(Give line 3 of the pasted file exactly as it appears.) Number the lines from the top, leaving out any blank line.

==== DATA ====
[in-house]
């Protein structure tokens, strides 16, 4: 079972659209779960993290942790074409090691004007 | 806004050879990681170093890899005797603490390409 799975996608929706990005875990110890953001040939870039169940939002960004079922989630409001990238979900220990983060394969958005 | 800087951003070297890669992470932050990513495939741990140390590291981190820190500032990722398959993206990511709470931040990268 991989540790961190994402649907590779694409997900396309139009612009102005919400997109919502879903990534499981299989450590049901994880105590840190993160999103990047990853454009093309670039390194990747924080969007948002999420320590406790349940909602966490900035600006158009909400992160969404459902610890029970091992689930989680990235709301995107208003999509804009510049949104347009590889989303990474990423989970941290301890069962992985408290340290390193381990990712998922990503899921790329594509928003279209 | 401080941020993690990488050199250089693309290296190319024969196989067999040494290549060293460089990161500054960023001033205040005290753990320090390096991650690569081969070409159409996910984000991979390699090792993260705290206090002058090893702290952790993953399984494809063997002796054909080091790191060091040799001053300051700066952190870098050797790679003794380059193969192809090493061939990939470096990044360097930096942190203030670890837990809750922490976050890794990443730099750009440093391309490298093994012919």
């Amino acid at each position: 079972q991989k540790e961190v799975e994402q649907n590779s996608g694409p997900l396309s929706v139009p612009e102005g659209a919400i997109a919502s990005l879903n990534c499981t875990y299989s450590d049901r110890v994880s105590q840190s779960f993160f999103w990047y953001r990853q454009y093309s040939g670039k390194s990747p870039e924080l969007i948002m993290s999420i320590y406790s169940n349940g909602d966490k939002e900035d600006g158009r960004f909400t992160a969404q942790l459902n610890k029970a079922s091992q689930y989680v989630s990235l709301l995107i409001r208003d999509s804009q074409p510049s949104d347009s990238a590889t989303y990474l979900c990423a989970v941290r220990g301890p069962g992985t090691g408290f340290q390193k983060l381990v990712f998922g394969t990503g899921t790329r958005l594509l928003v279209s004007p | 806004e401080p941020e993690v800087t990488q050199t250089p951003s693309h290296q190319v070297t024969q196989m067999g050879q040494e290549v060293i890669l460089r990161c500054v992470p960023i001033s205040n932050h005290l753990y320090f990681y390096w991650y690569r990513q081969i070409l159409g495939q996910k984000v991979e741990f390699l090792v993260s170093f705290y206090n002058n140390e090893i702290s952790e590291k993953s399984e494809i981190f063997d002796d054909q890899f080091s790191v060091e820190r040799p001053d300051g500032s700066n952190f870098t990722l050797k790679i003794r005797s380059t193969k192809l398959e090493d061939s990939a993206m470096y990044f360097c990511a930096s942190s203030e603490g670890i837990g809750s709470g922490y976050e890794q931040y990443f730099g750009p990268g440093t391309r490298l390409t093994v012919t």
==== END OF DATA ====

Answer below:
């Amino acid at each position: 079972q991989k540790e961190v799975e994402q649907n590779s996608g694409p997900l396309s929706v139009p612009e102005g659209a919400i997109a919502s990005l879903n990534c499981t875990y299989s450590d049901r110890v994880s105590q840190s779960f993160f999103w990047y953001r990853q454009y093309s040939g670039k390194s990747p870039e924080l969007i948002m993290s999420i320590y406790s169940n349940g909602d966490k939002e900035d600006g158009r960004f909400t992160a969404q942790l459902n610890k029970a079922s091992q689930y989680v989630s990235l709301l995107i409001r208003d999509s804009q074409p510049s949104d347009s990238a590889t989303y990474l979900c990423a989970v941290r220990g301890p069962g992985t090691g408290f340290q390193k983060l381990v990712f998922g394969t990503g899921t790329r958005l594509l928003v279209s004007p | 806004e401080p941020e993690v800087t990488q050199t250089p951003s693309h290296q190319v070297t024969q196989m067999g050879q040494e290549v060293i890669l460089r990161c500054v992470p960023i001033s205040n932050h005290l753990y320090f990681y390096w991650y690569r990513q081969i070409l159409g495939q996910k984000v991979e741990f390699l090792v993260s170093f705290y206090n002058n140390e090893i702290s952790e590291k993953s399984e494809i981190f063997d002796d054909q890899f080091s790191v060091e820190r040799p001053d300051g500032s700066n952190f870098t990722l050797k790679i003794r005797s380059t193969k192809l398959e090493d061939s990939a993206m470096y990044f360097c990511a930096s942190s203030e603490g670890i837990g809750s709470g922490y976050e890794q931040y990443f730099g750009p990268g440093t391309r490298l390409t093994v012919t």